There are six common palm coatings that are used for work gloves and Bhutta Gloves' portfolio have all of them:
Though they often get a bad rap, latex-coated gloves are soft, dexterous, and very durable. Latex doesn’t offer much protection against cuts or punctures, but it provides a strong grip, and withstands both extreme temperatures and tearing. If chemicals are a hazard in your workplace, latex also resists alcohols and some ketones, though as a general rule, it doesn’t perform well in the presence of hydrocarbons and organic solvents.
For all of these reasons, latex-coated gloves are an excellent choice for many applications.
Standard nitrile / flat nitrile
For those who can’t wear work gloves with latex components, nitrile is another excellent substitute. It’s three times more puncture-resistant than the rubber used to make work gloves, and provides great puncture and tear resistance. It isn’t flame-resistant, but it performs very well in -4˚C (25˚F) to 149˚C (300˚F) temperatures. Since it’s very durable and will give you a good grip, nitrile is also a popular choice for those who require general purpose gloves.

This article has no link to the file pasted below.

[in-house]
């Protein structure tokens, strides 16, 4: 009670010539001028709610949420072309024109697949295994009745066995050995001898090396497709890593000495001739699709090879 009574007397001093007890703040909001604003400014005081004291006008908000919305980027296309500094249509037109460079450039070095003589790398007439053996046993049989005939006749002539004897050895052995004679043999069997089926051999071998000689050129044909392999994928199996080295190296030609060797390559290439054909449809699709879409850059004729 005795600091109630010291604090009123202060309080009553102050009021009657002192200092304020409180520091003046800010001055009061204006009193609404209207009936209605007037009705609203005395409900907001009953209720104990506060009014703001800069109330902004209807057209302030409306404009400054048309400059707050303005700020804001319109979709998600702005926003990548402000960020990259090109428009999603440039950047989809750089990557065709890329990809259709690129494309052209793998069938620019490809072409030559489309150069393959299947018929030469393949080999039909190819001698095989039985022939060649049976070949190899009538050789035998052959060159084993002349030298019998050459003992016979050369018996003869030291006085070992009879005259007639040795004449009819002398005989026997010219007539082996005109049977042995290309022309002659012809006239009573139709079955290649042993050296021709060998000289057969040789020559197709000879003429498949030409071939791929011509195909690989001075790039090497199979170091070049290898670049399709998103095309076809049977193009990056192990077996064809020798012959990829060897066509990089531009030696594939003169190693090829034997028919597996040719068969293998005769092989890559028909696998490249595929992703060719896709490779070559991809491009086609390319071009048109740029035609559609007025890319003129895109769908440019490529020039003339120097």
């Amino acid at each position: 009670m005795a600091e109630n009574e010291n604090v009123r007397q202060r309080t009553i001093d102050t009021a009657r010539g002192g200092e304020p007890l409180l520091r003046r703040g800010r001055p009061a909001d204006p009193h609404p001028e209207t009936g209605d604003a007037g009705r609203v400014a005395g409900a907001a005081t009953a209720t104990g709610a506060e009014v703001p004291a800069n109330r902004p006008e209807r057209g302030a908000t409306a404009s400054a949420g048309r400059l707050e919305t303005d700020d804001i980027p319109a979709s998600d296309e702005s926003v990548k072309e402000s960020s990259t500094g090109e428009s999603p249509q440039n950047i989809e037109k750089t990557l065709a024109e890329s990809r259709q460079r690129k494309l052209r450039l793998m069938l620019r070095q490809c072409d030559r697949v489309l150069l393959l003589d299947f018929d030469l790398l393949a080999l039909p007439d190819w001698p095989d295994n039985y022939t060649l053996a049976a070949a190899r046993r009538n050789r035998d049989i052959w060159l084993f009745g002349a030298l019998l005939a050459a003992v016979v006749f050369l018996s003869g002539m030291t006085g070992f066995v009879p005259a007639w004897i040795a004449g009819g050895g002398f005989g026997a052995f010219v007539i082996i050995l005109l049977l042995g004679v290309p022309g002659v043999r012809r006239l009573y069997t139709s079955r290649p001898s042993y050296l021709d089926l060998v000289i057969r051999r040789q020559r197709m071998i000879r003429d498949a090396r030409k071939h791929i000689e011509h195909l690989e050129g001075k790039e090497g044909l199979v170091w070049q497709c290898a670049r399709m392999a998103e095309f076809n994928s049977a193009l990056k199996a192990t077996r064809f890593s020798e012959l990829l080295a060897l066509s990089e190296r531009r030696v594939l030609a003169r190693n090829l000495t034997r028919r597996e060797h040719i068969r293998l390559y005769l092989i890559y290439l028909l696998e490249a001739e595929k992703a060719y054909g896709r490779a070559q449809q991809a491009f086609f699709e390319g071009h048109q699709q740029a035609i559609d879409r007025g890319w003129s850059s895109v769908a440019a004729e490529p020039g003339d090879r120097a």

But if you’re in search of a glove with a strong wet grip, your best bet is to go with Foam Nitrile. Foam nitrile is a ‘whipped’ version of the flat nitrile coating. Foam nitrile acts like a sponge to absorb liquids. This gives you better grip than a flat nitrile coating.For those who work in oily and wet conditions on a regular basis, gloves with foam nitrile coatings are unparalleled in the workplace. Nitrile provides excellent comfort and dexterity; when foamed, it behaves like a sponge by soaking up oil and displacing it. Your hands won’t slip when trying to get a hold on oily metal parts.
One type of foam nitrile coating is infused with millions of tiny pores using “micropore” technology. Unlike foam nitrile, micropore nitrile doesn’t absorb oils and liquids so your hands stay dry.
PVC is so versatile and inexpensive it is one of the most commonly used coatings for work gloves. Also, since it’s 100 percent synthetic, it won’t cause allergic reactions – making it a popular substitute for latex in workplaces where allergies are an issue. It’s ideal for woodworking, automotive assembly, trim applications and any job where you’re at risk of getting sticky fingers.
If you’re looking for a glove coating that’s extremely flexible, relatively inexpensive, and has a low particulate shed, polyurethane might be a good choice. It’s not the most durable coating, but polyurethane will provide you with a phenomenal grip without ever feeling sticky – meaning that you won’t have to worry about using finishing processes or substances like powder or chlorination to deal with stickiness. It also provides excellent protection against oils and greases, though it has poor water and heat resistance.